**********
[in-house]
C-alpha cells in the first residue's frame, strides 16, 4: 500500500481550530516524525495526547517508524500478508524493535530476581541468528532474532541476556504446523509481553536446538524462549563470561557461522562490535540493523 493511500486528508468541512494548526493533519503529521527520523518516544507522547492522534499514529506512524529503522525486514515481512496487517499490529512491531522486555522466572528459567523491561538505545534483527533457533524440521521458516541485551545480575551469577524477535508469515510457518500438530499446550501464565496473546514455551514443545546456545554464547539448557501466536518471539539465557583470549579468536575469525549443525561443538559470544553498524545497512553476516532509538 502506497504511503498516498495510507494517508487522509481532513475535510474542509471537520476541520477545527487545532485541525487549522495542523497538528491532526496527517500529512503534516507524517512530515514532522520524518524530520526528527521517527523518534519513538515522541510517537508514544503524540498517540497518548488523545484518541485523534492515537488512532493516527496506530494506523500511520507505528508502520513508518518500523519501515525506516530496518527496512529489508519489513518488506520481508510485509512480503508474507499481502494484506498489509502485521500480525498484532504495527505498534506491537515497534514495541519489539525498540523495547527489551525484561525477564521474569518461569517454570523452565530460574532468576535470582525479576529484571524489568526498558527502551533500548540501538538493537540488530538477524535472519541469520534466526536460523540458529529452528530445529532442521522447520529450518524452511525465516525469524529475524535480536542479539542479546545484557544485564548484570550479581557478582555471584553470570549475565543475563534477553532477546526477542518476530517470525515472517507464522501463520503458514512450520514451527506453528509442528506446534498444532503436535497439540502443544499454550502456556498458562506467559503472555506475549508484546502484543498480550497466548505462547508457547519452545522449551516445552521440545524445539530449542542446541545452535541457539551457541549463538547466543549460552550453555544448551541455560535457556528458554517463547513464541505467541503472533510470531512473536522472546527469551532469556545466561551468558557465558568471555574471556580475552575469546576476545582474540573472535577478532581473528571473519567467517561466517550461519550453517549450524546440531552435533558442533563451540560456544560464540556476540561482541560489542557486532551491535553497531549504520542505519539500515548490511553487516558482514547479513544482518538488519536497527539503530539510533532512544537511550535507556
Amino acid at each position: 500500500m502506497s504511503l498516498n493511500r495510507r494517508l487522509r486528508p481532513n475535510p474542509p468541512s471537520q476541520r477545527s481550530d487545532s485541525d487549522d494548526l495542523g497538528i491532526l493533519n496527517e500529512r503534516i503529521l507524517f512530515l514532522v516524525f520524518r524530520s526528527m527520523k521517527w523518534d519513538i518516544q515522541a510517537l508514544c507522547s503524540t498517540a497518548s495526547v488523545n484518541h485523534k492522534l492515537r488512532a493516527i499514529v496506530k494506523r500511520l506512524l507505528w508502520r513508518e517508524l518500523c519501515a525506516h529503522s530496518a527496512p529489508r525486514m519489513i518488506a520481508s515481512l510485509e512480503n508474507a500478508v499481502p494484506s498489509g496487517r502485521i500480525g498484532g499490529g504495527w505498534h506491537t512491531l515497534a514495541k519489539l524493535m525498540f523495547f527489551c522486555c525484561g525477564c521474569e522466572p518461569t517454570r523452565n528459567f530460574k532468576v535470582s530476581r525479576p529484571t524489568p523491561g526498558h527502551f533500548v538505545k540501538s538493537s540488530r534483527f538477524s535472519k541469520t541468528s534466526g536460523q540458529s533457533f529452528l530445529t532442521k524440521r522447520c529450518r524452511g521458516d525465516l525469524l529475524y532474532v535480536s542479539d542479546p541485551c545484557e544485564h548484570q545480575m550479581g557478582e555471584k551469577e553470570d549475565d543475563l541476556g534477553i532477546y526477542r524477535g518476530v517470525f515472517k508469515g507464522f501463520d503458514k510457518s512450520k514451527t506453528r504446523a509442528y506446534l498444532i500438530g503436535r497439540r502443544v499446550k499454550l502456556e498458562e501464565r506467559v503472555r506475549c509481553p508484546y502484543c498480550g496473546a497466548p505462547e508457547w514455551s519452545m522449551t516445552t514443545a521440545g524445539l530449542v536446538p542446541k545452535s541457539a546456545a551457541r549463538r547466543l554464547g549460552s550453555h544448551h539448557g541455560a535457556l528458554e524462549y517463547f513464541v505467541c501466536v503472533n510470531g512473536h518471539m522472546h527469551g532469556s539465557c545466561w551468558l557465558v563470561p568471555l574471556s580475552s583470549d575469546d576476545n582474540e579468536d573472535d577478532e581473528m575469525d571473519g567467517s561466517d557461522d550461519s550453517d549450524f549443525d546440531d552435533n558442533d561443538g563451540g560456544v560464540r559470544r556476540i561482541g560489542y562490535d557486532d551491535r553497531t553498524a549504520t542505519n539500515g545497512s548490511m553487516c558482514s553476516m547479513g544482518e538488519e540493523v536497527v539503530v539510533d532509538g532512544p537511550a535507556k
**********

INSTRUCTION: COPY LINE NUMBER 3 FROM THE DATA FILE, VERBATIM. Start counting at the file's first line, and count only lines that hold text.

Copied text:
Amino acid at each position: 500500500m502506497s504511503l498516498n493511500r495510507r494517508l487522509r486528508p481532513n475535510p474542509p468541512s471537520q476541520r477545527s481550530d487545532s485541525d487549522d494548526l495542523g497538528i491532526l493533519n496527517e500529512r503534516i503529521l507524517f512530515l514532522v516524525f520524518r524530520s526528527m527520523k521517527w523518534d519513538i518516544q515522541a510517537l508514544c507522547s503524540t498517540a497518548s495526547v488523545n484518541h485523534k492522534l492515537r488512532a493516527i499514529v496506530k494506523r500511520l506512524l507505528w508502520r513508518e517508524l518500523c519501515a525506516h529503522s530496518a527496512p529489508r525486514m519489513i518488506a520481508s515481512l510485509e512480503n508474507a500478508v499481502p494484506s498489509g496487517r502485521i500480525g498484532g499490529g504495527w505498534h506491537t512491531l515497534a514495541k519489539l524493535m525498540f523495547f527489551c522486555c525484561g525477564c521474569e522466572p518461569t517454570r523452565n528459567f530460574k532468576v535470582s530476581r525479576p529484571t524489568p523491561g526498558h527502551f533500548v538505545k540501538s538493537s540488530r534483527f538477524s535472519k541469520t541468528s534466526g536460523q540458529s533457533f529452528l530445529t532442521k524440521r522447520c529450518r524452511g521458516d525465516l525469524l529475524y532474532v535480536s542479539d542479546p541485551c545484557e544485564h548484570q545480575m550479581g557478582e555471584k551469577e553470570d549475565d543475563l541476556g534477553i532477546y526477542r524477535g518476530v517470525f515472517k508469515g507464522f501463520d503458514k510457518s512450520k514451527t506453528r504446523a509442528y506446534l498444532i500438530g503436535r497439540r502443544v499446550k499454550l502456556e498458562e501464565r506467559v503472555r506475549c509481553p508484546y502484543c498480550g496473546a497466548p505462547e508457547w514455551s519452545m522449551t516445552t514443545a521440545g524445539l530449542v536446538p542446541k545452535s541457539a546456545a551457541r549463538r547466543l554464547g549460552s550453555h544448551h539448557g541455560a535457556l528458554e524462549y517463547f513464541v505467541c501466536v503472533n510470531g512473536h518471539m522472546h527469551g532469556s539465557c545466561w551468558l557465558v563470561p568471555l574471556s580475552s583470549d575469546d576476545n582474540e579468536d573472535d577478532e581473528m575469525d571473519g567467517s561466517d557461522d550461519s550453517d549450524f549443525d546440531d552435533n558442533d561443538g563451540g560456544v560464540r559470544r556476540i561482541g560489542y562490535d557486532d551491535r553497531t553498524a549504520t542505519n539500515g545497512s548490511m553487516c558482514s553476516m547479513g544482518e538488519e540493523v536497527v539503530v539510533d532509538g532512544p537511550a535507556k